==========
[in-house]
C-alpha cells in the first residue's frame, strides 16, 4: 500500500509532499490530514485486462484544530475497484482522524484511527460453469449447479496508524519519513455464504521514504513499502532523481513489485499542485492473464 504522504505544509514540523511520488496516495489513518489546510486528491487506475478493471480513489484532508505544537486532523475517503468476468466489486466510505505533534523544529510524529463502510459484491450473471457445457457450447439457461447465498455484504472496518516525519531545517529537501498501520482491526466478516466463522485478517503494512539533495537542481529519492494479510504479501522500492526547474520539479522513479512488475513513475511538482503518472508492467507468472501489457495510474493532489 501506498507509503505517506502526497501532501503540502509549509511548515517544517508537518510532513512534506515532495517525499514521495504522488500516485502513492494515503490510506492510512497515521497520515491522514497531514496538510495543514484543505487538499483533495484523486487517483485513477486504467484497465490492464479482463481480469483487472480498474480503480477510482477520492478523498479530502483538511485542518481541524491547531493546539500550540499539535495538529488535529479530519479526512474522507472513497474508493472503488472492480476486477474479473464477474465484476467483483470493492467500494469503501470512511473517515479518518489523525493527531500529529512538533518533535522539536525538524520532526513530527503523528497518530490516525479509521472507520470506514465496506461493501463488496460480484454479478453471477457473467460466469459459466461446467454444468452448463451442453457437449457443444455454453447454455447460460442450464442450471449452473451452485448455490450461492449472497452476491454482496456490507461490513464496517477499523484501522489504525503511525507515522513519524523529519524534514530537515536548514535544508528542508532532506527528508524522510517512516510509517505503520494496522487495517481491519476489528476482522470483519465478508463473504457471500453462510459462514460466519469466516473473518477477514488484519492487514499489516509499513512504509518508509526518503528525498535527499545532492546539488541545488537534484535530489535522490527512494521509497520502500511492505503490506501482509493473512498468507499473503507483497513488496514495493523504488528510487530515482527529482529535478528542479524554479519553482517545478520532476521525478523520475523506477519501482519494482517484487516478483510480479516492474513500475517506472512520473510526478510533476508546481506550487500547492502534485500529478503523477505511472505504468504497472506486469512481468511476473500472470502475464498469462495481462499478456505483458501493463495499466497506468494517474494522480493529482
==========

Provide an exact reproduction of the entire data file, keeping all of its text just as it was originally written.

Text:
[in-house]
C-alpha cells in the first residue's frame, strides 16, 4: 500500500509532499490530514485486462484544530475497484482522524484511527460453469449447479496508524519519513455464504521514504513499502532523481513489485499542485492473464 504522504505544509514540523511520488496516495489513518489546510486528491487506475478493471480513489484532508505544537486532523475517503468476468466489486466510505505533534523544529510524529463502510459484491450473471457445457457450447439457461447465498455484504472496518516525519531545517529537501498501520482491526466478516466463522485478517503494512539533495537542481529519492494479510504479501522500492526547474520539479522513479512488475513513475511538482503518472508492467507468472501489457495510474493532489 501506498507509503505517506502526497501532501503540502509549509511548515517544517508537518510532513512534506515532495517525499514521495504522488500516485502513492494515503490510506492510512497515521497520515491522514497531514496538510495543514484543505487538499483533495484523486487517483485513477486504467484497465490492464479482463481480469483487472480498474480503480477510482477520492478523498479530502483538511485542518481541524491547531493546539500550540499539535495538529488535529479530519479526512474522507472513497474508493472503488472492480476486477474479473464477474465484476467483483470493492467500494469503501470512511473517515479518518489523525493527531500529529512538533518533535522539536525538524520532526513530527503523528497518530490516525479509521472507520470506514465496506461493501463488496460480484454479478453471477457473467460466469459459466461446467454444468452448463451442453457437449457443444455454453447454455447460460442450464442450471449452473451452485448455490450461492449472497452476491454482496456490507461490513464496517477499523484501522489504525503511525507515522513519524523529519524534514530537515536548514535544508528542508532532506527528508524522510517512516510509517505503520494496522487495517481491519476489528476482522470483519465478508463473504457471500453462510459462514460466519469466516473473518477477514488484519492487514499489516509499513512504509518508509526518503528525498535527499545532492546539488541545488537534484535530489535522490527512494521509497520502500511492505503490506501482509493473512498468507499473503507483497513488496514495493523504488528510487530515482527529482529535478528542479524554479519553482517545478520532476521525478523520475523506477519501482519494482517484487516478483510480479516492474513500475517506472512520473510526478510533476508546481506550487500547492502534485500529478503523477505511472505504468504497472506486469512481468511476473500472470502475464498469462495481462499478456505483458501493463495499466497506468494517474494522480493529482